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What we need is right here

Conservation Corner

Betsy Burdett

 

It’s a rainy Sunday afternoon and I’m having a lovely time reading a new book of short stories. In fact, I’d rather keep reading than stop to write this column. After all, most of us have been taught that Sunday is a day of rest and a rainy Sunday supports that belief perfectly. And, the “stay at home” directive has enabled us to have more quiet time to simply “be.” Time to reflect on what matters most to us and to our community, and what changes, and different choices, we might make in the future.

Life has definitely slowed down, and we are forced to look at how much ‘busy-ness’ has governed our choices and actions, yet not made us feel more ‘whole’. One hoped-for result of this pandemic catastrophe would be for us to take more responsibility for our own health, to eat more nutritious food and less junk food, to spend more time outside either gardening or simply walking in the woods, to teach our children and grandchildren about the wonders of nature, and to not be coerced by advertising to find fulfillment by purchasing the newest gadget. These past few weeks have shown us just how lucky we are to be able to share our greatest gift, which is the loving and generous community in which we live.

Now, let me get back to telling you about my new book. A Saluda author named Henry Mitchell has a new book called Early Dark. There was a short article in the Tryon Daily Bulletin several weeks ago telling us that Henry will donate royalties from the book to Saluda Community Land Trust. Since my book club no longer meets because of the stay at home edict, now I can actually choose what to read all by myself, and I decided to order Early Dark because I really like to read short stories much more than long novels.

I started to order it online, but then decided to do what my friend Wendy does: get it locally. So, I called the Bookshelf in Tryon and asked Penny ordered it for me.

A week later she called to say that the book was here, so I picked it up a couple of days later. Now that she’s not open, if you order a book, she’ll put the bill on your credit card and leave the book at a convenient place for you to pick it up, or meet you at her door.

As I was lying in bed, reading this book, I thought about just how many people had worked together on this one small transaction. Henry wrote the book, he’s donating his profits to his community land trust, Penny is able to make the transaction, and I have a wonderful book to read. Everyone in this process has contributed to a healthy, vibrant community that values everyone’s different talents and strengths. From now on I’ll remember to copy Wendy’s habit of always finding a way to buy things through local vendors, from the Mill Spring Farm Store, or Nature’s Storehouse, or the Tryon Bookstore, or the local picture frame maker, or Wards Grocery, or Pace’s, …..the list goes on and on. Sometimes I have to order something through Amazon, but it’s the last resort, not the first. The first choice is right here within 15 miles from home.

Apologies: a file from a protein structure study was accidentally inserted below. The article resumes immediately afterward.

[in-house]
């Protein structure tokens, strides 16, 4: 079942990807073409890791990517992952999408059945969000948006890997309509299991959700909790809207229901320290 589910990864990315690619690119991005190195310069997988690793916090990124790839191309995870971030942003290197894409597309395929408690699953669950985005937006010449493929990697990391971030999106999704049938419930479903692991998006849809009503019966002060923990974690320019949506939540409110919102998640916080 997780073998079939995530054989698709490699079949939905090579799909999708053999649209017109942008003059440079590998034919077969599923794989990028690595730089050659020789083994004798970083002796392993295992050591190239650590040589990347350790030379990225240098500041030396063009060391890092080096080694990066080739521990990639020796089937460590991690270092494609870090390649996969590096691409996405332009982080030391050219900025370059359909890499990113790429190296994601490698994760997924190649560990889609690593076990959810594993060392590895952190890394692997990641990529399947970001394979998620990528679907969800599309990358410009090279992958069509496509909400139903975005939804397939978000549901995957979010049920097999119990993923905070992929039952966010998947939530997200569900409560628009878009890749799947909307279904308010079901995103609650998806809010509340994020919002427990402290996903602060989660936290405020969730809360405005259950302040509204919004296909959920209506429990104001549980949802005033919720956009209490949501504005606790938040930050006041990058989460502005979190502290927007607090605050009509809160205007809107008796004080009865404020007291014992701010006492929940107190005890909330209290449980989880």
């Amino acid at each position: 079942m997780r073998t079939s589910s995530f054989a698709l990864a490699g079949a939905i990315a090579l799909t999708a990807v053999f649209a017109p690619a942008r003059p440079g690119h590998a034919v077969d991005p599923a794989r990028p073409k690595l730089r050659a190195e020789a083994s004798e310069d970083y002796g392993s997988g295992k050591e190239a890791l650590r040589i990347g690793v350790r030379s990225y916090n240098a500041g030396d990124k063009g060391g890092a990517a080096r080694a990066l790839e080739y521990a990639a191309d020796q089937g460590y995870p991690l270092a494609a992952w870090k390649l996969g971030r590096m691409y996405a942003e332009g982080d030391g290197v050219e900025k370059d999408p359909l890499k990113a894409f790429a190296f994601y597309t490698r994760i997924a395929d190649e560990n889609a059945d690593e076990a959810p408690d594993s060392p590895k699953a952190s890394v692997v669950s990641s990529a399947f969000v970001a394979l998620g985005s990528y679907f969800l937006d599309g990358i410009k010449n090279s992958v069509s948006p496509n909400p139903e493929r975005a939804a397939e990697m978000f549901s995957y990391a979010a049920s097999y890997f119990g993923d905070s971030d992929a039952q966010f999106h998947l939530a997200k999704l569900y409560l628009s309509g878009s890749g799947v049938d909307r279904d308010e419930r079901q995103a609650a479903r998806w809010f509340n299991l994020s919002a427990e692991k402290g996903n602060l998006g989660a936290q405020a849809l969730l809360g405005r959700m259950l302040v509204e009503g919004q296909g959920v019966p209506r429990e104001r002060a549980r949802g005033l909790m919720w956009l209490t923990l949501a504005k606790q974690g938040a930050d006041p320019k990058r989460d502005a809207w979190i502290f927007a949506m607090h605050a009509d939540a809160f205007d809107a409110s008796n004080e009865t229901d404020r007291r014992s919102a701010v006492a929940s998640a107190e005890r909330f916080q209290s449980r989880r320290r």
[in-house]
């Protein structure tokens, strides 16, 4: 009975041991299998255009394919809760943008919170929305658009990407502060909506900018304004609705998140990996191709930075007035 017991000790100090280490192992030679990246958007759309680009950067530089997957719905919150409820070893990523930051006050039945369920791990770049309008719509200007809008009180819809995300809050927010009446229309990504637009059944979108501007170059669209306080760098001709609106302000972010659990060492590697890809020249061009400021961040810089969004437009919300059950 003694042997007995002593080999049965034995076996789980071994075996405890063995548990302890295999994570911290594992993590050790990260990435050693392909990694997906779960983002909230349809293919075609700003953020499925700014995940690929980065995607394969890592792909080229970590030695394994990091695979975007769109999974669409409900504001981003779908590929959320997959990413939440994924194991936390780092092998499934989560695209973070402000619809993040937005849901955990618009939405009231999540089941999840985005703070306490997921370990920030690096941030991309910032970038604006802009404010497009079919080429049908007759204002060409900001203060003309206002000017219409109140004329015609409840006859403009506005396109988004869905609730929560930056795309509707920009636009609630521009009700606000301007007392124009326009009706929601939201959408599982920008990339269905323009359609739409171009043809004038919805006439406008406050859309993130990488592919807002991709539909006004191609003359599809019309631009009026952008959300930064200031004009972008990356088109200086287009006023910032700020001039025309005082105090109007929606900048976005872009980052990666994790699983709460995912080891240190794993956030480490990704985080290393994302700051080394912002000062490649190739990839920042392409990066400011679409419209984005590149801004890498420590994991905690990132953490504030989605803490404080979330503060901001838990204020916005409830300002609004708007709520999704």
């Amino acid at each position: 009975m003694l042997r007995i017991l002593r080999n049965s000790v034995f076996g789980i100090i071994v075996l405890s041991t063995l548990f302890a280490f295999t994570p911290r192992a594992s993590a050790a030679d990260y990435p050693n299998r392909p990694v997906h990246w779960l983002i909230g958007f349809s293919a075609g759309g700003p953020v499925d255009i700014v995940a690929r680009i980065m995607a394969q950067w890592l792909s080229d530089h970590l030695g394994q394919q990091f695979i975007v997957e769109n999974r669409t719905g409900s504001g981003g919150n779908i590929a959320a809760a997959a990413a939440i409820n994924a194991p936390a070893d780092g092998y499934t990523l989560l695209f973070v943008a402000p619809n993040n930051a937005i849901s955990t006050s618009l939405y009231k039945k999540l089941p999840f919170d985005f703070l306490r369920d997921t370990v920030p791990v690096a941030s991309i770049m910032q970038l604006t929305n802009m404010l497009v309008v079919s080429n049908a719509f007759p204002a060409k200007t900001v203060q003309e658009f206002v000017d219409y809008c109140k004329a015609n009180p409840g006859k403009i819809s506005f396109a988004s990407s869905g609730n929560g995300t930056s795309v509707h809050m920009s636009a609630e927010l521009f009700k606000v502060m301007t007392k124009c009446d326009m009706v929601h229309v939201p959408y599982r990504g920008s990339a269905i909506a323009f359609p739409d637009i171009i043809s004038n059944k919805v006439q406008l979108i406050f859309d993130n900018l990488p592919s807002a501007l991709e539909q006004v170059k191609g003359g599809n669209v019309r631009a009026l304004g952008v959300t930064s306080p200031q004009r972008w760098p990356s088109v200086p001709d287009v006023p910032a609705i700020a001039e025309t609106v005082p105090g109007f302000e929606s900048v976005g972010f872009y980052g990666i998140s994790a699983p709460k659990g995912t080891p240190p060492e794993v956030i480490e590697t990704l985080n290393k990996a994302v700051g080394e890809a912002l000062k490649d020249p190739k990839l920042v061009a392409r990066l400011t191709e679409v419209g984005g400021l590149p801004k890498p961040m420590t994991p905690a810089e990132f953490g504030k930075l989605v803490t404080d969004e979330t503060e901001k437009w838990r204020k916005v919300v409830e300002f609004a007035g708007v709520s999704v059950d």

A look at history tells us how oil and steel industries came to dominate our national economy since the late 1800’s by controlling access to the new technology: the railroad. As just one example, John D Rockefeller of Standard Oil conspired with railroad magnate Cornelius Vanderbilt to charge competing companies huge sums to ship their product by rail. Later, Standard Oil convinced Congress to enact expensive safety laws that drove smaller gas and oil producers out of business. My grandfather’s small gas company was one of those casualties.

Now, Amazon holds the new technology: the internet. Amazon sells nearly 50% of all printed books and more than 80% of the e-book market. Delivering books to metropolitan areas is profitable, but our postal service must deliver in rural areas like ours, because it is not profitable. It’s the same old theme: it’s money that matter. But we know that’s not true. Community Matters. And community includes not only our people and our businesses; it includes our trees, and streams and forest animals, and all our beautiful natural surroundings.

Remember the adage of the 70’s: “think globally and act locally”? When you want or need to buy something, look here first. It’s a great way to support both you and people of a community that feeds your soul. Then go take a walk on one of the trails or parks provided for you by members of our benevolent community.

P.S.: Four days later.

Today was not a good day, spent dealing with power and money hungry human beings. So I took a walk. Within five minute I found a small, pure white, broken eggshell on the trail in front of me. A baby bird is starting a new life, maybe one that will be singing outside our bedroom window in the mornings some day. For the gift of life, all life, we give thanks.